In a fast moving digital industry, there are still periods when nothing new really happens. Yet, in 2011 we got the cinemagraph and we were not nearly as impressed as we should've been. The last time users got an equal opportunity to create and enjoy something highly technological was possibly back when Facebook or YouTube had their debuts and Web2.0 became a buzzword. The last time artists got a new wide open window for exploring reality was with the hypertext enviornment of the Internet. And what could be more exciting than re-inventing photography and re-using the moving image? That is what digital artist Kevin Burg and photographer Jamie Beck thought when they went on and asked the question how you can bring to life that which catches the photographer's eye, or that which gets lost in the great cinema composition. Two great art forms joined together into a very special digital form - cinemagraph. The industry noticed. So why hasn't the art world?
Dubbed "animated GIF for adults", a cinemagraph is actually a still photograph created to contain a small moving element while the rest of the image remains perfectly frozen. Produced either in video format or as an animated GIF - Graphics Interchange Format, cinemagraphs hold their ground firmly somewhere between photo and video. You actually need both to make it work, a stunning still photograph and a video of the same frame to produce the sense of the fleeting moment in time. Most cinemagraphs present a loop movement of that chosen element, tree branches moving with the wind, steam coming off the street vent or eyes blinking. Burg and Beck call it "a living photograph", because it emphasizes that live aspect that all great photographs have.
Cinemagraph is unique and novel medium in a sense that provides its own aesthetics and production technique. There are actual cinemagraph moments all around us, waiting to be captured. The name was coined in 2011 out of the Greek root graphō, meaning to write and changing the word photos to cinema. The first cinemagraph titled Les Tendrils by Kevin Burg and Jamie Beck was a fashion piece created at 2011 New York Fashion Week. Through the army of Tumblr and Flickr followers in the next couple of months to follow, cinemagraph became a popular and sought-after visual, featured and discussed by Times, Washington Post, Gizmondo and others. Soon after, the first cinemagraph tutorial was published by Fernando Baez and artists around the world joined in. Still, besides that initial hype burst in 2011, one that fashion, food and other industries happily picked up, cinemagraph never rose to become much more than an artsy pastime for graphic designers, photographers and web users in the eyes of the art world.
Since its popularization in 2011, cinemagraph became all the rage in advertising. And why wouldn't it? That Cartier watch looks that much better when we see the perfect movement of its dials. Who wouldn't instantly go for that bottle of Scotch after seeing the golden liquid pouring over the rocks? The possibilities are endless. And let's face it - nowadays it's all about the digital. Cinemagraphs offer the possibility of captivating your web audience in an unobtrusive way, enabling you to deliver your message with little demand for attention. Instagram and Facebook are already presenting this format as the one thing that can set your business apart from others out there. With magnates like Coca-Cola and Chanel utilizing it, many are now following suit. But it was cinemagraph's birth industry that took the lead. Beck was working with fashion photography when she and her partner produced that first cinemagraph of two models sitting on an antic sofa, with one of them fiddling with tassels on her dress. After that everybody wanted one of those moving things. Making the fabrics and models come to life transformed fashion photography and the way it communicates with consumers.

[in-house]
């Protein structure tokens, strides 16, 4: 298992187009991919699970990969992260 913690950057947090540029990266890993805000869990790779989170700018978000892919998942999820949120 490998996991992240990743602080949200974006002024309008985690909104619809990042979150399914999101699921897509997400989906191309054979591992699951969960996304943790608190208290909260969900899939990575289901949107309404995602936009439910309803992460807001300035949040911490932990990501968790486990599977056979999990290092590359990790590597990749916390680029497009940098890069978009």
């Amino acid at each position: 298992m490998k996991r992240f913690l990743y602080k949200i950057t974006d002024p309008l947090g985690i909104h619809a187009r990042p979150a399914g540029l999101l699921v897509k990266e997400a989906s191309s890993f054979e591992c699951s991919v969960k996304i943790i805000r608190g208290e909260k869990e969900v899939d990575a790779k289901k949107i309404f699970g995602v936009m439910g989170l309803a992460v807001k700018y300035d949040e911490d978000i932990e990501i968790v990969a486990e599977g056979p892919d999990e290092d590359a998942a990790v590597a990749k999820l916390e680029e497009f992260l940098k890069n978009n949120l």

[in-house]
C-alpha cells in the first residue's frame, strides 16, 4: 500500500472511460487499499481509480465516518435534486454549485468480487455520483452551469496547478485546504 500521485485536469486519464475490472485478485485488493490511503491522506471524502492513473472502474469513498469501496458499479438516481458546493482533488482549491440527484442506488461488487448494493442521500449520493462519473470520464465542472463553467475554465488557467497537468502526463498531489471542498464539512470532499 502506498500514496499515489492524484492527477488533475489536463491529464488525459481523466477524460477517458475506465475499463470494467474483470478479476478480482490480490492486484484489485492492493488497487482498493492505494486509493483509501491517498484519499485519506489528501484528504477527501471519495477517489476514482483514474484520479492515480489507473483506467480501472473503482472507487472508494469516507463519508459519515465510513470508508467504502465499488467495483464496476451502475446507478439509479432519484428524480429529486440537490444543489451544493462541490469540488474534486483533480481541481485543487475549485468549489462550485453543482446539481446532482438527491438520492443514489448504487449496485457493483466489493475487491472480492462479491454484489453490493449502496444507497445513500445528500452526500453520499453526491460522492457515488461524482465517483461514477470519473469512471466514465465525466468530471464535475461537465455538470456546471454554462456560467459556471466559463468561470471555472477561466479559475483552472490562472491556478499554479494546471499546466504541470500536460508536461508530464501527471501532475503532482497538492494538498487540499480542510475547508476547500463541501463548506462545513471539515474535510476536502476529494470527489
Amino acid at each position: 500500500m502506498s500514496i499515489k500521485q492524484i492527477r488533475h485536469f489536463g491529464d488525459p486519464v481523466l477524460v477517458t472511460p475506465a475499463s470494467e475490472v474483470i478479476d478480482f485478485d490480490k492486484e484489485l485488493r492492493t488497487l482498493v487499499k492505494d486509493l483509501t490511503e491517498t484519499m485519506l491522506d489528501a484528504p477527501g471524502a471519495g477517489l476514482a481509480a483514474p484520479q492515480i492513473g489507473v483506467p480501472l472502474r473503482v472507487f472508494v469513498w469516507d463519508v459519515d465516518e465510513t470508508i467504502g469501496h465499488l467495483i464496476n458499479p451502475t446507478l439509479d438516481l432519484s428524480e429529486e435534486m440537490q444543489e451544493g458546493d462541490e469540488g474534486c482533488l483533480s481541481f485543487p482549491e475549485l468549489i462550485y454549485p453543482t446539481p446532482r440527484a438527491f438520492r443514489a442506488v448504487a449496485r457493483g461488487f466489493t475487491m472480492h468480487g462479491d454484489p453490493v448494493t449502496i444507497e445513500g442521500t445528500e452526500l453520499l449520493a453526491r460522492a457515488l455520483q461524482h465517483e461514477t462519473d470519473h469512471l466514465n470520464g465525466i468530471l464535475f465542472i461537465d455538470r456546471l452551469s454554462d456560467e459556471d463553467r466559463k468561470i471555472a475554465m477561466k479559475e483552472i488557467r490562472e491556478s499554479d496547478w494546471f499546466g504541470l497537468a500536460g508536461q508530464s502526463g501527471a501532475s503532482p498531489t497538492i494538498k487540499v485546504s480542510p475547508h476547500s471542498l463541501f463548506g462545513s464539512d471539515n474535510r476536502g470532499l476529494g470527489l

As we already mentioned, cinemagraph opened up an opportunity for deeper exploration of the art image. Besides introducing novel techniques for manipulating the digital image, cinemagraphs created a stage for a more detailed examination of our perception. Visual culture received a tool for subtle manipulation of focus, where the harmony of an image is painted with a new dynamic conceptual layer. Take for example the iconic 1936 photograph of a Nazi gathering where August Landmesser is the only one just watching the collective salute with his hands hard pressed to his body. We look at it and the entire composition creates the desired effect, making us live through the socio-political frenzy of the Nazi Germany, one so few inside it resisted. Yet, if this was a cinemagraph, one we imagine would picture the man nervously shifting from leg to leg, the piece would automatically shift in context - it would not be about the masses, but about life and thoughts of that single individual.
We live in an information-saturated culture where photography is only protected from becoming a simple image by its art status and where video culture and cinematography constantly battle with low attention span of the audience and the speed of our consuming. Cinemagraph as an art form could bring a welcome grounding of our habits, making us question and value the particularity and uniqueness of that which surrounds us; conceptualize time and attention we give to important issues. So we welcome this new form of digital art, hoping that the best it has to offer is yet to come.
In 2017 we can find hundreds of artists working with cinemagraph techniques. The new medium has brought inspiration not only for photographers, but also for visual artists, allowing them to create new works using the animated component to expand their creativity. Cinemagraph was born in a world of fashion photography, but today we see it used in portrait art, conceptual art, collages, animation and performance art; covering subjects of everyday and street life, sports, fantasy; raising issues like feminism, ecology, multiculturalism, poverty etc. Many cinemagraph works become explorations of movement and space, as well those elements of life hidden from view. These artworks are mostly scattered all over the internet on various social platforms, but they can also be found in online galleries specialized for the new moving image art like comealiveimages and image stock platforms.